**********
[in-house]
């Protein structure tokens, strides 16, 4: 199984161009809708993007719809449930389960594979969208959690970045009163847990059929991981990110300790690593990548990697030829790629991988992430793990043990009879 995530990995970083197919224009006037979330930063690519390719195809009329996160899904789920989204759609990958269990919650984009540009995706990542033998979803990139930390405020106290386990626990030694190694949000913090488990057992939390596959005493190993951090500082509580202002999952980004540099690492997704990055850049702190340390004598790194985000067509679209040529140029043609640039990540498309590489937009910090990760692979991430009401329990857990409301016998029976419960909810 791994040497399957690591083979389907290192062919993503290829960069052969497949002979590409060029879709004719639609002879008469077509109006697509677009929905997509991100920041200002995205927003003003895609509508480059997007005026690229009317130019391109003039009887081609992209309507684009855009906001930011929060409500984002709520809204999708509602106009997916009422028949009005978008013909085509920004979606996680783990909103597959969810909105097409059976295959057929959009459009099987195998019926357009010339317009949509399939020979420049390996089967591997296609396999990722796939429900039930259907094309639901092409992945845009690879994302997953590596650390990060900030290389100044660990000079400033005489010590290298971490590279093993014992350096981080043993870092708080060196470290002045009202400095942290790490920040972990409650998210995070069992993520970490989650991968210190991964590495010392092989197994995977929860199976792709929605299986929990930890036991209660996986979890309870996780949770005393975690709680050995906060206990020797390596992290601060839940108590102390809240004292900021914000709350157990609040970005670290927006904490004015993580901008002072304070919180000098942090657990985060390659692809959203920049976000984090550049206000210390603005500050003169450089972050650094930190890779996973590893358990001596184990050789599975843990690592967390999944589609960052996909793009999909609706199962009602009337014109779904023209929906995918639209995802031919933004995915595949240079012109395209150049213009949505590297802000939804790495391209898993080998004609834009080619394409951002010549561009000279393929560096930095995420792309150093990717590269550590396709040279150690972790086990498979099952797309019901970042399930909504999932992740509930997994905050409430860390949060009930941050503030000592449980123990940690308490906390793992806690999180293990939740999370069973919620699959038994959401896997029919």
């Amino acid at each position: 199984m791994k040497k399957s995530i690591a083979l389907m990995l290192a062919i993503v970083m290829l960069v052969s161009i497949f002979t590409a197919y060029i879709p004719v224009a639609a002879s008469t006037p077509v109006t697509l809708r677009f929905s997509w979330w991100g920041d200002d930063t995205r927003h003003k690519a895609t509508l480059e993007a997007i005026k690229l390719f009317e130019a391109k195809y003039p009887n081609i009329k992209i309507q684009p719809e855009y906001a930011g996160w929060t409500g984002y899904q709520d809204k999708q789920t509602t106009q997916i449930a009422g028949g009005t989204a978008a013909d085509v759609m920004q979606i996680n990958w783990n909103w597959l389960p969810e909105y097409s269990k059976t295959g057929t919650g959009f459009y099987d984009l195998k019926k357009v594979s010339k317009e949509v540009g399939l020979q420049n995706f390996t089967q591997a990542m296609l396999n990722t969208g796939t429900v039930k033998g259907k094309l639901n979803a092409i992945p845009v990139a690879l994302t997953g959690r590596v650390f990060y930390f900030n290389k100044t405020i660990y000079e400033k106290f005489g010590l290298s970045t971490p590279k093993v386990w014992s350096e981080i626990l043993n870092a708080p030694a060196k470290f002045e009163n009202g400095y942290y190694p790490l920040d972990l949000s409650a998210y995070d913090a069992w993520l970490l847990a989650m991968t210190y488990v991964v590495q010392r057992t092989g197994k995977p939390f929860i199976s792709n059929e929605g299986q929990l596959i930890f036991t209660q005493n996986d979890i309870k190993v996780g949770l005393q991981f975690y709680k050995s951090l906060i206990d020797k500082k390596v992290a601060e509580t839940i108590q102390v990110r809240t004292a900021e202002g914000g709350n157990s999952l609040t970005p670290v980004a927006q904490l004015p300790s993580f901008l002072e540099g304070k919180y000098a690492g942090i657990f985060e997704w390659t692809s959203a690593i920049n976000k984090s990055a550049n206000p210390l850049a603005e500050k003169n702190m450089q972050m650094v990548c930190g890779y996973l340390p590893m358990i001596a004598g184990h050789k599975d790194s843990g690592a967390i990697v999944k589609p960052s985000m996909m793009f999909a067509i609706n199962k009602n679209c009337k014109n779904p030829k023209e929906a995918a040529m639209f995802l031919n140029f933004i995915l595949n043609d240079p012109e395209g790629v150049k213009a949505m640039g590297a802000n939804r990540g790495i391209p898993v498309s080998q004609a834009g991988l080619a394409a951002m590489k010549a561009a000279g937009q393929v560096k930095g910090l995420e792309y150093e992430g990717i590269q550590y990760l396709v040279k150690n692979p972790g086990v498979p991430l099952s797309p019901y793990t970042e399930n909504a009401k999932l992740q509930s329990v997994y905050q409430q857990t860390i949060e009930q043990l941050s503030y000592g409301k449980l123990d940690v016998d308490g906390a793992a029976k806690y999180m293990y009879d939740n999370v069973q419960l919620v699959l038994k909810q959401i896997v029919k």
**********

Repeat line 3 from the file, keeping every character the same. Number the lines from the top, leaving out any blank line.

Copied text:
């Amino acid at each position: 199984m791994k040497k399957s995530i690591a083979l389907m990995l290192a062919i993503v970083m290829l960069v052969s161009i497949f002979t590409a197919y060029i879709p004719v224009a639609a002879s008469t006037p077509v109006t697509l809708r677009f929905s997509w979330w991100g920041d200002d930063t995205r927003h003003k690519a895609t509508l480059e993007a997007i005026k690229l390719f009317e130019a391109k195809y003039p009887n081609i009329k992209i309507q684009p719809e855009y906001a930011g996160w929060t409500g984002y899904q709520d809204k999708q789920t509602t106009q997916i449930a009422g028949g009005t989204a978008a013909d085509v759609m920004q979606i996680n990958w783990n909103w597959l389960p969810e909105y097409s269990k059976t295959g057929t919650g959009f459009y099987d984009l195998k019926k357009v594979s010339k317009e949509v540009g399939l020979q420049n995706f390996t089967q591997a990542m296609l396999n990722t969208g796939t429900v039930k033998g259907k094309l639901n979803a092409i992945p845009v990139a690879l994302t997953g959690r590596v650390f990060y930390f900030n290389k100044t405020i660990y000079e400033k106290f005489g010590l290298s970045t971490p590279k093993v386990w014992s350096e981080i626990l043993n870092a708080p030694a060196k470290f002045e009163n009202g400095y942290y190694p790490l920040d972990l949000s409650a998210y995070d913090a069992w993520l970490l847990a989650m991968t210190y488990v991964v590495q010392r057992t092989g197994k995977p939390f929860i199976s792709n059929e929605g299986q929990l596959i930890f036991t209660q005493n996986d979890i309870k190993v996780g949770l005393q991981f975690y709680k050995s951090l906060i206990d020797k500082k390596v992290a601060e509580t839940i108590q102390v990110r809240t004292a900021e202002g914000g709350n157990s999952l609040t970005p670290v980004a927006q904490l004015p300790s993580f901008l002072e540099g304070k919180y000098a690492g942090i657990f985060e997704w390659t692809s959203a690593i920049n976000k984090s990055a550049n206000p210390l850049a603005e500050k003169n702190m450089q972050m650094v990548c930190g890779y996973l340390p590893m358990i001596a004598g184990h050789k599975d790194s843990g690592a967390i990697v999944k589609p960052s985000m996909m793009f999909a067509i609706n199962k009602n679209c009337k014109n779904p030829k023209e929906a995918a040529m639209f995802l031919n140029f933004i995915l595949n043609d240079p012109e395209g790629v150049k213009a949505m640039g590297a802000n939804r990540g790495i391209p898993v498309s080998q004609a834009g991988l080619a394409a951002m590489k010549a561009a000279g937009q393929v560096k930095g910090l995420e792309y150093e992430g990717i590269q550590y990760l396709v040279k150690n692979p972790g086990v498979p991430l099952s797309p019901y793990t970042e399930n909504a009401k999932l992740q509930s329990v997994y905050q409430q857990t860390i949060e009930q043990l941050s503030y000592g409301k449980l123990d940690v016998d308490g906390a793992a029976k806690y999180m293990y009879d939740n999370v069973q419960l919620v699959l038994k909810q959401i896997v029919k």